Bird in a Box
Joe Louis, the first African-American world heavyweight champion (from 1937 to 1949), is a faraway and yet pivotal figure in both these novels, each set in the mid-1930s. Both books show the inspiration that young people, in particular young men, can draw from sports and sports heroes, especially when their own lives are difficult.
Andrea Pinkney’s Bird in a Box, although targeted toward younger children, is far less linear. Its chapters take turns between the present-tense viewpoints of three children in upstate New York. Sassy Hibernia, a motherless preacher’s daughter, dreams of being a singer (her mother skipped off to Harlem to do just that); Otis, an orphan at the Mercy Home for Negro Orphans, lost his parents in a car crash and copes with the world via the riddles his father used to ask; and Willie, also at the orphanage, has already seen the end of his own dreams of a boxing career, for his mother’s abusive boyfriend mutilated his hands. This is hardly the set-up for an uplifting and even warmly humorous story, but Pinkney is a gifted writer and no doubt a wise woman. Each child comes alive, each of them finding the hope to believe in a better future – through their friendship, the caring adults in their lives, their own spunk, and their pride in “the Brown Bomber,” Joe Louis.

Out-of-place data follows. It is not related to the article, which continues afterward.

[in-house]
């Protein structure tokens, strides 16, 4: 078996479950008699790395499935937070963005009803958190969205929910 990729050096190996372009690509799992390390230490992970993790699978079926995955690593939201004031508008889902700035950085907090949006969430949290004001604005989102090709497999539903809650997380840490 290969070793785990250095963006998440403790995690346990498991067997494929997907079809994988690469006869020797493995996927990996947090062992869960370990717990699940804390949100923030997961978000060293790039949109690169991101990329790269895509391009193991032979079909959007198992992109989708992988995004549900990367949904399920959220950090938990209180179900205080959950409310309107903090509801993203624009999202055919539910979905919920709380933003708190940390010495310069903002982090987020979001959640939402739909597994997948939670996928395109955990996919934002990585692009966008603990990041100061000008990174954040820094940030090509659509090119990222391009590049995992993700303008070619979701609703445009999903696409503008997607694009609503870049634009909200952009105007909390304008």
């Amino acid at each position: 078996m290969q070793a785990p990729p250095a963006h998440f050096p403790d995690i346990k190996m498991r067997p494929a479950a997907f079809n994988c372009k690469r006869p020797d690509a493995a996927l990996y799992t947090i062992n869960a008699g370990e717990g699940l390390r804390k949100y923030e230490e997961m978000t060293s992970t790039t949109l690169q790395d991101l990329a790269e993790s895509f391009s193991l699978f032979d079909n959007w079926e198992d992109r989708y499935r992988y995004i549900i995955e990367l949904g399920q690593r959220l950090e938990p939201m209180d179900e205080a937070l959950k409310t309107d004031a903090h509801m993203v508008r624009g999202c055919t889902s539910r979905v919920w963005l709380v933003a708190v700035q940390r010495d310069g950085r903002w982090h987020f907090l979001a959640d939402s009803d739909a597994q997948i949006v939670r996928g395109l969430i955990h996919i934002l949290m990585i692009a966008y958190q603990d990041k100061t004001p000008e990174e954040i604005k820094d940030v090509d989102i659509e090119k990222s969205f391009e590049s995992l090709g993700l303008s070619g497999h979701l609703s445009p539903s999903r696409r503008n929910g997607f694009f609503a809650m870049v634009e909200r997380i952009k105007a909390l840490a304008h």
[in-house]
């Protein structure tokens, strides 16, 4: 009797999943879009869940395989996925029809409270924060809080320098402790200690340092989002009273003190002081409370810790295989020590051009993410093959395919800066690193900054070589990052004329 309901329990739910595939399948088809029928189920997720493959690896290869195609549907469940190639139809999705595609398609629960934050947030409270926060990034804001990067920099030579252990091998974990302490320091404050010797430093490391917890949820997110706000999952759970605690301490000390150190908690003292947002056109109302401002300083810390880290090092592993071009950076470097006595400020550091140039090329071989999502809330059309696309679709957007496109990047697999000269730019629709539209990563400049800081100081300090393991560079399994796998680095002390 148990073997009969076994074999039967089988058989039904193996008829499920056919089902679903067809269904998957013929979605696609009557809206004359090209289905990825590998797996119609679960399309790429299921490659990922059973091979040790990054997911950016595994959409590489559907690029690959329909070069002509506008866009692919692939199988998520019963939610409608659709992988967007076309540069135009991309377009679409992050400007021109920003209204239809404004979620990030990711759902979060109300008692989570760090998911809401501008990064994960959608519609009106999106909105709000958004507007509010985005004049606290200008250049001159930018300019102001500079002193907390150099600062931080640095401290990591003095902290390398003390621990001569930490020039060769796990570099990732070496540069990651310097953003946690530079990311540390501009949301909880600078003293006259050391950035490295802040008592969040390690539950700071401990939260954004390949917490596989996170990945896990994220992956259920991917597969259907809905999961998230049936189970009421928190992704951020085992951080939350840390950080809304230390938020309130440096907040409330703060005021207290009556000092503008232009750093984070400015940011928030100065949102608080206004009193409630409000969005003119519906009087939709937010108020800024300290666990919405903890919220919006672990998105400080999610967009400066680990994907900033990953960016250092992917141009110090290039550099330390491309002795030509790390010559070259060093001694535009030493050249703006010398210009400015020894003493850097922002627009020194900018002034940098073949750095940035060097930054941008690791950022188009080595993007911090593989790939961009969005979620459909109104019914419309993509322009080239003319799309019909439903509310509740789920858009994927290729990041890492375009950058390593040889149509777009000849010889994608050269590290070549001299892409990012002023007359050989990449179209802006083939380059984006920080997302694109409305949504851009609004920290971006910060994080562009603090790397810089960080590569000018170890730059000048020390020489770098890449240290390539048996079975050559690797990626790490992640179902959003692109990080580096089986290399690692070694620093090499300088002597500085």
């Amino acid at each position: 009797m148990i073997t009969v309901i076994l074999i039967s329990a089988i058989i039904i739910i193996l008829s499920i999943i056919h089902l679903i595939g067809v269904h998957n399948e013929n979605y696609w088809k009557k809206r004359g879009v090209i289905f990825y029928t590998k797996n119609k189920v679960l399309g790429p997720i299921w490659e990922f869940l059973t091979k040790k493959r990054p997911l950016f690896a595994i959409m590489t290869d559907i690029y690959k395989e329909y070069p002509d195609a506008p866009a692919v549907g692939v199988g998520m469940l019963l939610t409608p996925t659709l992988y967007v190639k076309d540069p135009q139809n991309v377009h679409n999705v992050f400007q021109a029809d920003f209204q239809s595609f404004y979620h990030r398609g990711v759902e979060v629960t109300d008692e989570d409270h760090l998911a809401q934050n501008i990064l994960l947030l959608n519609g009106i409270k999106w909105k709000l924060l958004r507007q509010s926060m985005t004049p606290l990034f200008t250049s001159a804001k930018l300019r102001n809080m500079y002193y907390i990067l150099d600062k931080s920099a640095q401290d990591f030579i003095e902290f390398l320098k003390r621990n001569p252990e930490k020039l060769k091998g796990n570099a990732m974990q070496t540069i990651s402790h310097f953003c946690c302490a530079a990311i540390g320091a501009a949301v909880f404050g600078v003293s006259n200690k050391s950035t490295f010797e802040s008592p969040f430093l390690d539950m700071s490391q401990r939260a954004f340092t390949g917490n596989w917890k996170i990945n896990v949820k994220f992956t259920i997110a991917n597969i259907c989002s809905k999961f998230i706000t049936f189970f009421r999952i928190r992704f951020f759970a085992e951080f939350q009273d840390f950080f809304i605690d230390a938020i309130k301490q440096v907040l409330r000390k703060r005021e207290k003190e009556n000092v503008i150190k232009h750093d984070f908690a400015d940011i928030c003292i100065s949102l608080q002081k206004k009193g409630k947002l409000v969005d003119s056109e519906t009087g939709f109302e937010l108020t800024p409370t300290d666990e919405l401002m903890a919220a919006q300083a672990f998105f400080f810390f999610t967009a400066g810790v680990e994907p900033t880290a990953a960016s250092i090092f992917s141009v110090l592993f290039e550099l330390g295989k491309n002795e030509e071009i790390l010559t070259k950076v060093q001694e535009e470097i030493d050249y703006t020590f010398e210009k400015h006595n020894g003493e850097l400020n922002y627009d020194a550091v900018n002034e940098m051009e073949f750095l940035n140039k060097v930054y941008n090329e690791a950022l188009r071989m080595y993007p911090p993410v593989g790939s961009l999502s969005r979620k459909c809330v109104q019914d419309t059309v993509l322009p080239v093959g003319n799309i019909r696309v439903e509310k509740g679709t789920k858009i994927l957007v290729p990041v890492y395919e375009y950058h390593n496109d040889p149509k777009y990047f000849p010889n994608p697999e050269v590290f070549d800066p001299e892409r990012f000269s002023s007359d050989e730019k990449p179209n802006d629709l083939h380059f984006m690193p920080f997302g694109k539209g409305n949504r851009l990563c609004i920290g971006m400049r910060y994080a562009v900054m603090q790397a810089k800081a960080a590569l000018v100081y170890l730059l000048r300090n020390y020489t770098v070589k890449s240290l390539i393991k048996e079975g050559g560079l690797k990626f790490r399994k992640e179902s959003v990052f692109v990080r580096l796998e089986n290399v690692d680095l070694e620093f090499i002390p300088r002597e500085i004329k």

Both these first-person books bring the mid-1930s into vivid focus through the perspectives of their young protagonists. Both books tell stories in which adults fail children who depend upon them, and in which society fails minorities. Both books also show, however, that there are hidden heroes among us, and that we can aspire to dreams and heroism ourselves. The sprightly Bird in a Box, written for 9- to 12-year-olds, will probably find its fans among children who are already dedicated readers.